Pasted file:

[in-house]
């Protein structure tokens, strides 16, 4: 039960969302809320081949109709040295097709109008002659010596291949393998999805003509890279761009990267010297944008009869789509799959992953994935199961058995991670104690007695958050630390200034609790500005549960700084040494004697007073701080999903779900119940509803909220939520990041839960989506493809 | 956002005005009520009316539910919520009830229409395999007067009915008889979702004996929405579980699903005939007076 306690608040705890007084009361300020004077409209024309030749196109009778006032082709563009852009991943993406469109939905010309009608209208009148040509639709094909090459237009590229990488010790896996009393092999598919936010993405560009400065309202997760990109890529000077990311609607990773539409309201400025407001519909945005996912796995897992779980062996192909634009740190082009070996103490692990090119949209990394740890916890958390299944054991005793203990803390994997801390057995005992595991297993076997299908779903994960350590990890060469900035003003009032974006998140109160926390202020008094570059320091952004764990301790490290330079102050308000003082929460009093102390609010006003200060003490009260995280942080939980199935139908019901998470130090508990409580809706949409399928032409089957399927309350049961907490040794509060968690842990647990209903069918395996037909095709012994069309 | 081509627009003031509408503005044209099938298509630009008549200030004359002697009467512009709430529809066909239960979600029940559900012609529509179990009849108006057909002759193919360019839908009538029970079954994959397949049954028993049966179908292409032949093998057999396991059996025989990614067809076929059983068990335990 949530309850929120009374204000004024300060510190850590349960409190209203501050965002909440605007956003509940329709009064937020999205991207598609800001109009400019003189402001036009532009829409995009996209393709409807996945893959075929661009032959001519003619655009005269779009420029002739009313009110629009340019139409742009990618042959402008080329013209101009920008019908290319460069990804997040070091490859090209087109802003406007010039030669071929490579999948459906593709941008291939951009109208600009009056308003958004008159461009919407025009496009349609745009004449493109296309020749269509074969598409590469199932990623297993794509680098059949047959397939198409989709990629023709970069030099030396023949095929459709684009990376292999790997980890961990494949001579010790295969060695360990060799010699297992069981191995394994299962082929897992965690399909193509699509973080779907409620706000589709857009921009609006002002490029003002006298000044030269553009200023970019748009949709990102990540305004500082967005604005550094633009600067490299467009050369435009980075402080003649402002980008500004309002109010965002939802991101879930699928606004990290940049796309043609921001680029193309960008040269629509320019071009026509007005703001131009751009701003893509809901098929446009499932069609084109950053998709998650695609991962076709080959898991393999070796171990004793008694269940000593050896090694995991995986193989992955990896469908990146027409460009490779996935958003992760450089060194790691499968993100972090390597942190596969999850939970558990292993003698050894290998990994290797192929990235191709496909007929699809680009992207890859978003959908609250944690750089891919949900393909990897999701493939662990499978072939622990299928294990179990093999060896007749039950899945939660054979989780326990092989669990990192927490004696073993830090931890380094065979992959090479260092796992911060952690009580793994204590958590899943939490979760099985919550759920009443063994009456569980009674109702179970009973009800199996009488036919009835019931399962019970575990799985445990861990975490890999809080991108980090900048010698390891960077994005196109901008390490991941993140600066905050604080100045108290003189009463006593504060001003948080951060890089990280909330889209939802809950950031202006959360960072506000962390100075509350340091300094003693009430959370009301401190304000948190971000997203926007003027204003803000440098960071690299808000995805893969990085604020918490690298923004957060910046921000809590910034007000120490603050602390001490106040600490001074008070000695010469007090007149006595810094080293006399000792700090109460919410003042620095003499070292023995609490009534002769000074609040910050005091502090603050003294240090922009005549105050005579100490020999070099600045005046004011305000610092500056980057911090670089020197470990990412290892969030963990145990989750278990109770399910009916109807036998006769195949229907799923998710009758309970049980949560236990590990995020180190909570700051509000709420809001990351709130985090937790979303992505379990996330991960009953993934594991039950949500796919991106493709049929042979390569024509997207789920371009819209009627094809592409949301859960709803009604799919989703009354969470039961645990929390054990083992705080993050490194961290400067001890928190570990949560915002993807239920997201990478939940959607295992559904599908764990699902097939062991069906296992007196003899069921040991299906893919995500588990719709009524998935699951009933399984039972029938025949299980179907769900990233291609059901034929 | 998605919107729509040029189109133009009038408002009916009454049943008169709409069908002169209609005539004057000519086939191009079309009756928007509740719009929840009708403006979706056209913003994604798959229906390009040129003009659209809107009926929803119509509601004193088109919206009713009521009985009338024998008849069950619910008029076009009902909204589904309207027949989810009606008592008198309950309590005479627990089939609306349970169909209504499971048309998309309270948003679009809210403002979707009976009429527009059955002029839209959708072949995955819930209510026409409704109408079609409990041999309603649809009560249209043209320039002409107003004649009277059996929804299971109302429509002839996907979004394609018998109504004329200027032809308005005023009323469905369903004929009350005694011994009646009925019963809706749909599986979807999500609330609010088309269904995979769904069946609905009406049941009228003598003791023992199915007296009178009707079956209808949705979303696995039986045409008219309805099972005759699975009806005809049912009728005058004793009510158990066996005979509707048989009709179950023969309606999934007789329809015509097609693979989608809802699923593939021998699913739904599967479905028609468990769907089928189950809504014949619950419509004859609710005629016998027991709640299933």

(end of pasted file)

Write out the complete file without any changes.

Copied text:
[in-house]
């Protein structure tokens, strides 16, 4: 039960969302809320081949109709040295097709109008002659010596291949393998999805003509890279761009990267010297944008009869789509799959992953994935199961058995991670104690007695958050630390200034609790500005549960700084040494004697007073701080999903779900119940509803909220939520990041839960989506493809 | 956002005005009520009316539910919520009830229409395999007067009915008889979702004996929405579980699903005939007076 306690608040705890007084009361300020004077409209024309030749196109009778006032082709563009852009991943993406469109939905010309009608209208009148040509639709094909090459237009590229990488010790896996009393092999598919936010993405560009400065309202997760990109890529000077990311609607990773539409309201400025407001519909945005996912796995897992779980062996192909634009740190082009070996103490692990090119949209990394740890916890958390299944054991005793203990803390994997801390057995005992595991297993076997299908779903994960350590990890060469900035003003009032974006998140109160926390202020008094570059320091952004764990301790490290330079102050308000003082929460009093102390609010006003200060003490009260995280942080939980199935139908019901998470130090508990409580809706949409399928032409089957399927309350049961907490040794509060968690842990647990209903069918395996037909095709012994069309 | 081509627009003031509408503005044209099938298509630009008549200030004359002697009467512009709430529809066909239960979600029940559900012609529509179990009849108006057909002759193919360019839908009538029970079954994959397949049954028993049966179908292409032949093998057999396991059996025989990614067809076929059983068990335990 949530309850929120009374204000004024300060510190850590349960409190209203501050965002909440605007956003509940329709009064937020999205991207598609800001109009400019003189402001036009532009829409995009996209393709409807996945893959075929661009032959001519003619655009005269779009420029002739009313009110629009340019139409742009990618042959402008080329013209101009920008019908290319460069990804997040070091490859090209087109802003406007010039030669071929490579999948459906593709941008291939951009109208600009009056308003958004008159461009919407025009496009349609745009004449493109296309020749269509074969598409590469199932990623297993794509680098059949047959397939198409989709990629023709970069030099030396023949095929459709684009990376292999790997980890961990494949001579010790295969060695360990060799010699297992069981191995394994299962082929897992965690399909193509699509973080779907409620706000589709857009921009609006002002490029003002006298000044030269553009200023970019748009949709990102990540305004500082967005604005550094633009600067490299467009050369435009980075402080003649402002980008500004309002109010965002939802991101879930699928606004990290940049796309043609921001680029193309960008040269629509320019071009026509007005703001131009751009701003893509809901098929446009499932069609084109950053998709998650695609991962076709080959898991393999070796171990004793008694269940000593050896090694995991995986193989992955990896469908990146027409460009490779996935958003992760450089060194790691499968993100972090390597942190596969999850939970558990292993003698050894290998990994290797192929990235191709496909007929699809680009992207890859978003959908609250944690750089891919949900393909990897999701493939662990499978072939622990299928294990179990093999060896007749039950899945939660054979989780326990092989669990990192927490004696073993830090931890380094065979992959090479260092796992911060952690009580793994204590958590899943939490979760099985919550759920009443063994009456569980009674109702179970009973009800199996009488036919009835019931399962019970575990799985445990861990975490890999809080991108980090900048010698390891960077994005196109901008390490991941993140600066905050604080100045108290003189009463006593504060001003948080951060890089990280909330889209939802809950950031202006959360960072506000962390100075509350340091300094003693009430959370009301401190304000948190971000997203926007003027204003803000440098960071690299808000995805893969990085604020918490690298923004957060910046921000809590910034007000120490603050602390001490106040600490001074008070000695010469007090007149006595810094080293006399000792700090109460919410003042620095003499070292023995609490009534002769000074609040910050005091502090603050003294240090922009005549105050005579100490020999070099600045005046004011305000610092500056980057911090670089020197470990990412290892969030963990145990989750278990109770399910009916109807036998006769195949229907799923998710009758309970049980949560236990590990995020180190909570700051509000709420809001990351709130985090937790979303992505379990996330991960009953993934594991039950949500796919991106493709049929042979390569024509997207789920371009819209009627094809592409949301859960709803009604799919989703009354969470039961645990929390054990083992705080993050490194961290400067001890928190570990949560915002993807239920997201990478939940959607295992559904599908764990699902097939062991069906296992007196003899069921040991299906893919995500588990719709009524998935699951009933399984039972029938025949299980179907769900990233291609059901034929 | 998605919107729509040029189109133009009038408002009916009454049943008169709409069908002169209609005539004057000519086939191009079309009756928007509740719009929840009708403006979706056209913003994604798959229906390009040129003009659209809107009926929803119509509601004193088109919206009713009521009985009338024998008849069950619910008029076009009902909204589904309207027949989810009606008592008198309950309590005479627990089939609306349970169909209504499971048309998309309270948003679009809210403002979707009976009429527009059955002029839209959708072949995955819930209510026409409704109408079609409990041999309603649809009560249209043209320039002409107003004649009277059996929804299971109302429509002839996907979004394609018998109504004329200027032809308005005023009323469905369903004929009350005694011994009646009925019963809706749909599986979807999500609330609010088309269904995979769904069946609905009406049941009228003598003791023992199915007296009178009707079956209808949705979303696995039986045409008219309805099972005759699975009806005809049912009728005058004793009510158990066996005979509707048989009709179950023969309606999934007789329809015509097609693979989608809802699923593939021998699913739904599967479905028609468990769907089928189950809504014949619950419509004859609710005629016998027991709640299933």